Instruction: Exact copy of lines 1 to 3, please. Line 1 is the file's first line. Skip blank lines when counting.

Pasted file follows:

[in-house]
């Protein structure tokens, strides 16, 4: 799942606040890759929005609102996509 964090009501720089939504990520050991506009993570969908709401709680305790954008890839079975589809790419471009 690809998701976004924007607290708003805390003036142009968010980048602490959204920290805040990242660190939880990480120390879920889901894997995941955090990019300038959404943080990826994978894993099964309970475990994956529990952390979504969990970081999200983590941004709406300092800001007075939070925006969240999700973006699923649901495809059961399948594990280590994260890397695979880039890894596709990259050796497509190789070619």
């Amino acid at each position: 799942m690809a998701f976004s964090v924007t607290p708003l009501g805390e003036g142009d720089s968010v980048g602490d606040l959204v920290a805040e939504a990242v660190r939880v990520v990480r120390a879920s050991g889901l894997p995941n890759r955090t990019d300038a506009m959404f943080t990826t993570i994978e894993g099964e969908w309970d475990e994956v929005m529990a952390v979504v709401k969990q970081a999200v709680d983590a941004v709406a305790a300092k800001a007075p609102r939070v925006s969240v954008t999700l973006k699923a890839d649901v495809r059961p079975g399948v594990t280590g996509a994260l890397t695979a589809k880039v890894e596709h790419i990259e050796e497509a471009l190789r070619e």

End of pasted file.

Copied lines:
[in-house]
């Protein structure tokens, strides 16, 4: 799942606040890759929005609102996509 964090009501720089939504990520050991506009993570969908709401709680305790954008890839079975589809790419471009 690809998701976004924007607290708003805390003036142009968010980048602490959204920290805040990242660190939880990480120390879920889901894997995941955090990019300038959404943080990826994978894993099964309970475990994956529990952390979504969990970081999200983590941004709406300092800001007075939070925006969240999700973006699923649901495809059961399948594990280590994260890397695979880039890894596709990259050796497509190789070619």
């Amino acid at each position: 799942m690809a998701f976004s964090v924007t607290p708003l009501g805390e003036g142009d720089s968010v980048g602490d606040l959204v920290a805040e939504a990242v660190r939880v990520v990480r120390a879920s050991g889901l894997p995941n890759r955090t990019d300038a506009m959404f943080t990826t993570i994978e894993g099964e969908w309970d475990e994956v929005m529990a952390v979504v709401k969990q970081a999200v709680d983590a941004v709406a305790a300092k800001a007075p609102r939070v925006s969240v954008t999700l973006k699923a890839d649901v495809r059961p079975g399948v594990t280590g996509a994260l890397t695979a589809k880039v890894e596709h790419i990259e050796e497509a471009l190789r070619e």